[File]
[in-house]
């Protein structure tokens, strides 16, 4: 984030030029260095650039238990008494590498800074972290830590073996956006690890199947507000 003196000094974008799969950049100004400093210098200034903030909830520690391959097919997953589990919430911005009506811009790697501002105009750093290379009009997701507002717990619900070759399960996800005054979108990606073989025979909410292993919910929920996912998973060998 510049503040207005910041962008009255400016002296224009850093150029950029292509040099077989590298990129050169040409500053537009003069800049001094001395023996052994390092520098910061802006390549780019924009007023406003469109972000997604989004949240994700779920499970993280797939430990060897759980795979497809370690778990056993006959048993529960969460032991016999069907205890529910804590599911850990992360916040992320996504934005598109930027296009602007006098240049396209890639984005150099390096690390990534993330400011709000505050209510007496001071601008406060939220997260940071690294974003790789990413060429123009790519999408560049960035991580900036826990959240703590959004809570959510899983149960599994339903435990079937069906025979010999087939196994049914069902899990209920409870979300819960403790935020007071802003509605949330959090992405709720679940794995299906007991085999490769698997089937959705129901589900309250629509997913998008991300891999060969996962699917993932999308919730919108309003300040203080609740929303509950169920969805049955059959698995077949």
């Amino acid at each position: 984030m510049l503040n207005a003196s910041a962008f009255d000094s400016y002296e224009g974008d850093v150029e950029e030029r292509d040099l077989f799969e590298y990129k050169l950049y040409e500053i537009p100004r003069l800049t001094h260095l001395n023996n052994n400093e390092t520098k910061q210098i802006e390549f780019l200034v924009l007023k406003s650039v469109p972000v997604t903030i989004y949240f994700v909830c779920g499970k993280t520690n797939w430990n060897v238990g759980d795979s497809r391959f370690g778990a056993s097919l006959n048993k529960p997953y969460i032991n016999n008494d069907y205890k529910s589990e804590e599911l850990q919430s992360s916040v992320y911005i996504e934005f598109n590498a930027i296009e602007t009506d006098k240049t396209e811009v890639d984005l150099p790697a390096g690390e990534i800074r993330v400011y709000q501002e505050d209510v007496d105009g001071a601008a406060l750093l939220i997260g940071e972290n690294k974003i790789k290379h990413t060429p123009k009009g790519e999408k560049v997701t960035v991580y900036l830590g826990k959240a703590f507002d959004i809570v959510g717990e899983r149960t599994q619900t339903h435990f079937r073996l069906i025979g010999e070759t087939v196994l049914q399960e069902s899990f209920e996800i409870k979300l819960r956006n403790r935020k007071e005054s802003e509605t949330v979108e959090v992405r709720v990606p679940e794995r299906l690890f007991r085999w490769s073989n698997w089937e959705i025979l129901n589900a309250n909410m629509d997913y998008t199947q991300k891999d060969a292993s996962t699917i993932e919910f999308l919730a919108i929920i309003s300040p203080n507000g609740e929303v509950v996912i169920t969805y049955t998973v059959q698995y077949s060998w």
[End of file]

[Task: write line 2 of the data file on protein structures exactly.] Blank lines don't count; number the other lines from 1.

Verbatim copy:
């Protein structure tokens, strides 16, 4: 984030030029260095650039238990008494590498800074972290830590073996956006690890199947507000 003196000094974008799969950049100004400093210098200034903030909830520690391959097919997953589990919430911005009506811009790697501002105009750093290379009009997701507002717990619900070759399960996800005054979108990606073989025979909410292993919910929920996912998973060998 510049503040207005910041962008009255400016002296224009850093150029950029292509040099077989590298990129050169040409500053537009003069800049001094001395023996052994390092520098910061802006390549780019924009007023406003469109972000997604989004949240994700779920499970993280797939430990060897759980795979497809370690778990056993006959048993529960969460032991016999069907205890529910804590599911850990992360916040992320996504934005598109930027296009602007006098240049396209890639984005150099390096690390990534993330400011709000505050209510007496001071601008406060939220997260940071690294974003790789990413060429123009790519999408560049960035991580900036826990959240703590959004809570959510899983149960599994339903435990079937069906025979010999087939196994049914069902899990209920409870979300819960403790935020007071802003509605949330959090992405709720679940794995299906007991085999490769698997089937959705129901589900309250629509997913998008991300891999060969996962699917993932999308919730919108309003300040203080609740929303509950169920969805049955059959698995077949």